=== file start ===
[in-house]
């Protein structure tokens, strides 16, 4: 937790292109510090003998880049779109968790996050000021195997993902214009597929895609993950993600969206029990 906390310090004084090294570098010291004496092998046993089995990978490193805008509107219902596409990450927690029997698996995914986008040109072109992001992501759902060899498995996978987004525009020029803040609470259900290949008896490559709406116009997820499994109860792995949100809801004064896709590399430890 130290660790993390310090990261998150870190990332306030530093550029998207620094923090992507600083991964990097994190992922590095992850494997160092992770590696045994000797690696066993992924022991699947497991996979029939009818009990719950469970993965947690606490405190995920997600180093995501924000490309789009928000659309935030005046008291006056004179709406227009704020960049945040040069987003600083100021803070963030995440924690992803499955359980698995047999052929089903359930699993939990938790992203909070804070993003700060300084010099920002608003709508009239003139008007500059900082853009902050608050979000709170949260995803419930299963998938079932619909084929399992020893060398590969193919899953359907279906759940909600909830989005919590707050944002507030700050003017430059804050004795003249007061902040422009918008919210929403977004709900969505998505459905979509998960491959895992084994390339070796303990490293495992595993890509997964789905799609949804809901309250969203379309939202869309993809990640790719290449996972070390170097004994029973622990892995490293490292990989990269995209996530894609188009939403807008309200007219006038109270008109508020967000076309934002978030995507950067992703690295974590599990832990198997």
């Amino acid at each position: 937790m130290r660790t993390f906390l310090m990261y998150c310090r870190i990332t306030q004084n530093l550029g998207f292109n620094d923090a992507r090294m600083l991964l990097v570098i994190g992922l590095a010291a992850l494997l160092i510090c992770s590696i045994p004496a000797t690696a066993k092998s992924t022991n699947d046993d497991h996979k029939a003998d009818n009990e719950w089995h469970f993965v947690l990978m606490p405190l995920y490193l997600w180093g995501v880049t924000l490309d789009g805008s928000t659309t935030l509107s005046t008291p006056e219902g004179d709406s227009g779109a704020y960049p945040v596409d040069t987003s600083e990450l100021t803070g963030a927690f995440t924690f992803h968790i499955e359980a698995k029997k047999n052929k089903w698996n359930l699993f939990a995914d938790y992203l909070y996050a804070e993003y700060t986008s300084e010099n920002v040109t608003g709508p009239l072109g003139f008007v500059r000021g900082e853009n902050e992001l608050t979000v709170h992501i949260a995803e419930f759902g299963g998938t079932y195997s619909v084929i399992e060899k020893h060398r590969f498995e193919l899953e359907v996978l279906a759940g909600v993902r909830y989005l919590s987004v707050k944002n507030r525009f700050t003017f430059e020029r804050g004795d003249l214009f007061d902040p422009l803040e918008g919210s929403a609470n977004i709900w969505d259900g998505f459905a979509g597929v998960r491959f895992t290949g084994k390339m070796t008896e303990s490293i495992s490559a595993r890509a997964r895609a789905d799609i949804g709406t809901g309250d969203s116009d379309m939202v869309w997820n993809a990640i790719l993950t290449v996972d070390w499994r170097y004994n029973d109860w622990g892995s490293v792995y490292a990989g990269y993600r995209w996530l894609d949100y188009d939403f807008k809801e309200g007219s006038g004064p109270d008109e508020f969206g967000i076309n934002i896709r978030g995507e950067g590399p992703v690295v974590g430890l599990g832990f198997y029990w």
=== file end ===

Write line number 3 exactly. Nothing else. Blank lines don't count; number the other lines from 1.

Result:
């Amino acid at each position: 937790m130290r660790t993390f906390l310090m990261y998150c310090r870190i990332t306030q004084n530093l550029g998207f292109n620094d923090a992507r090294m600083l991964l990097v570098i994190g992922l590095a010291a992850l494997l160092i510090c992770s590696i045994p004496a000797t690696a066993k092998s992924t022991n699947d046993d497991h996979k029939a003998d009818n009990e719950w089995h469970f993965v947690l990978m606490p405190l995920y490193l997600w180093g995501v880049t924000l490309d789009g805008s928000t659309t935030l509107s005046t008291p006056e219902g004179d709406s227009g779109a704020y960049p945040v596409d040069t987003s600083e990450l100021t803070g963030a927690f995440t924690f992803h968790i499955e359980a698995k029997k047999n052929k089903w698996n359930l699993f939990a995914d938790y992203l909070y996050a804070e993003y700060t986008s300084e010099n920002v040109t608003g709508p009239l072109g003139f008007v500059r000021g900082e853009n902050e992001l608050t979000v709170h992501i949260a995803e419930f759902g299963g998938t079932y195997s619909v084929i399992e060899k020893h060398r590969f498995e193919l899953e359907v996978l279906a759940g909600v993902r909830y989005l919590s987004v707050k944002n507030r525009f700050t003017f430059e020029r804050g004795d003249l214009f007061d902040p422009l803040e918008g919210s929403a609470n977004i709900w969505d259900g998505f459905a979509g597929v998960r491959f895992t290949g084994k390339m070796t008896e303990s490293i495992s490559a595993r890509a997964r895609a789905d799609i949804g709406t809901g309250d969203s116009d379309m939202v869309w997820n993809a990640i790719l993950t290449v996972d070390w499994r170097y004994n029973d109860w622990g892995s490293v792995y490292a990989g990269y993600r995209w996530l894609d949100y188009d939403f807008k809801e309200g007219s006038g004064p109270d008109e508020f969206g967000i076309n934002i896709r978030g995507e950067g590399p992703v690295v974590g430890l599990g832990f198997y029990w």